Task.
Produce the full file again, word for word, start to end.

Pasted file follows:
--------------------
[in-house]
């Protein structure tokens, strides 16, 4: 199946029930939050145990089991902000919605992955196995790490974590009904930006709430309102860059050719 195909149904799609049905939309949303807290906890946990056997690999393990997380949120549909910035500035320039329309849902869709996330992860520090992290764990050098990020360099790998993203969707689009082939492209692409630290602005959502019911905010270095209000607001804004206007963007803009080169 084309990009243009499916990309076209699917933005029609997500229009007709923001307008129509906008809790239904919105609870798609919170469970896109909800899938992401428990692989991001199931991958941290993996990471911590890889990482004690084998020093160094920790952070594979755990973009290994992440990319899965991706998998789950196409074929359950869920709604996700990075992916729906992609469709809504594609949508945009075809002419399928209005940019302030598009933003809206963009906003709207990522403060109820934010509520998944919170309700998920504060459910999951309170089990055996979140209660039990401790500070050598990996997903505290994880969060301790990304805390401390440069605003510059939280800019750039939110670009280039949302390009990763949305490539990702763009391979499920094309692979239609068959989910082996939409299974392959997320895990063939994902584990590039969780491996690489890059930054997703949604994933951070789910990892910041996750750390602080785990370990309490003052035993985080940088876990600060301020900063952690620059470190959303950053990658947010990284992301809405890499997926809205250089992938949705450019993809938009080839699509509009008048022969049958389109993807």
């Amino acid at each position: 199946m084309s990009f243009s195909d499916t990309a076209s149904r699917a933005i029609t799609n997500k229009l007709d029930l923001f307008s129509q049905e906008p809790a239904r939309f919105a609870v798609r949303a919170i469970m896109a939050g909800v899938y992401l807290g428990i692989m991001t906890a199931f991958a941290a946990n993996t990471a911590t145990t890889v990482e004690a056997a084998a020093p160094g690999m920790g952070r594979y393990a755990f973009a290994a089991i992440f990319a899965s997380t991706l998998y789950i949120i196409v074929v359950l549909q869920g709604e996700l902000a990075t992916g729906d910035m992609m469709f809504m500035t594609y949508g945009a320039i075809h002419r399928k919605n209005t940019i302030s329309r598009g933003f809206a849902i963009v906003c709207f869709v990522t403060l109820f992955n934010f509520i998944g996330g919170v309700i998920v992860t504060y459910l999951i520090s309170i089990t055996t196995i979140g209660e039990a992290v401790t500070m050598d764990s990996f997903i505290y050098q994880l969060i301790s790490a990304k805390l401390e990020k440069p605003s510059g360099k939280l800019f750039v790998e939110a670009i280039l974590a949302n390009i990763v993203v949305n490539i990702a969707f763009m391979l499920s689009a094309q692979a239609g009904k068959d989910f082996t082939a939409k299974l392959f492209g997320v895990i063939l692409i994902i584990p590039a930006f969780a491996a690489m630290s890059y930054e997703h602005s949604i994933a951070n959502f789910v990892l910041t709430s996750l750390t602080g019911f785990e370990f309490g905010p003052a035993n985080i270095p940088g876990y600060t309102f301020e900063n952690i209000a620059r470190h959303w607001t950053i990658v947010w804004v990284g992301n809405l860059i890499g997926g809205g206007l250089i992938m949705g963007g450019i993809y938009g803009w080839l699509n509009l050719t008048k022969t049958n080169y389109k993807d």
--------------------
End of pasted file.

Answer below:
[in-house]
């Protein structure tokens, strides 16, 4: 199946029930939050145990089991902000919605992955196995790490974590009904930006709430309102860059050719 195909149904799609049905939309949303807290906890946990056997690999393990997380949120549909910035500035320039329309849902869709996330992860520090992290764990050098990020360099790998993203969707689009082939492209692409630290602005959502019911905010270095209000607001804004206007963007803009080169 084309990009243009499916990309076209699917933005029609997500229009007709923001307008129509906008809790239904919105609870798609919170469970896109909800899938992401428990692989991001199931991958941290993996990471911590890889990482004690084998020093160094920790952070594979755990973009290994992440990319899965991706998998789950196409074929359950869920709604996700990075992916729906992609469709809504594609949508945009075809002419399928209005940019302030598009933003809206963009906003709207990522403060109820934010509520998944919170309700998920504060459910999951309170089990055996979140209660039990401790500070050598990996997903505290994880969060301790990304805390401390440069605003510059939280800019750039939110670009280039949302390009990763949305490539990702763009391979499920094309692979239609068959989910082996939409299974392959997320895990063939994902584990590039969780491996690489890059930054997703949604994933951070789910990892910041996750750390602080785990370990309490003052035993985080940088876990600060301020900063952690620059470190959303950053990658947010990284992301809405890499997926809205250089992938949705450019993809938009080839699509509009008048022969049958389109993807």
């Amino acid at each position: 199946m084309s990009f243009s195909d499916t990309a076209s149904r699917a933005i029609t799609n997500k229009l007709d029930l923001f307008s129509q049905e906008p809790a239904r939309f919105a609870v798609r949303a919170i469970m896109a939050g909800v899938y992401l807290g428990i692989m991001t906890a199931f991958a941290a946990n993996t990471a911590t145990t890889v990482e004690a056997a084998a020093p160094g690999m920790g952070r594979y393990a755990f973009a290994a089991i992440f990319a899965s997380t991706l998998y789950i949120i196409v074929v359950l549909q869920g709604e996700l902000a990075t992916g729906d910035m992609m469709f809504m500035t594609y949508g945009a320039i075809h002419r399928k919605n209005t940019i302030s329309r598009g933003f809206a849902i963009v906003c709207f869709v990522t403060l109820f992955n934010f509520i998944g996330g919170v309700i998920v992860t504060y459910l999951i520090s309170i089990t055996t196995i979140g209660e039990a992290v401790t500070m050598d764990s990996f997903i505290y050098q994880l969060i301790s790490a990304k805390l401390e990020k440069p605003s510059g360099k939280l800019f750039v790998e939110a670009i280039l974590a949302n390009i990763v993203v949305n490539i990702a969707f763009m391979l499920s689009a094309q692979a239609g009904k068959d989910f082996t082939a939409k299974l392959f492209g997320v895990i063939l692409i994902i584990p590039a930006f969780a491996a690489m630290s890059y930054e997703h602005s949604i994933a951070n959502f789910v990892l910041t709430s996750l750390t602080g019911f785990e370990f309490g905010p003052a035993n985080i270095p940088g876990y600060t309102f301020e900063n952690i209000a620059r470190h959303w607001t950053i990658v947010w804004v990284g992301n809405l860059i890499g997926g809205g206007l250089i992938m949705g963007g450019i993809y938009g803009w080839l699509n509009l050719t008048k022969t049958n080169y389109k993807d």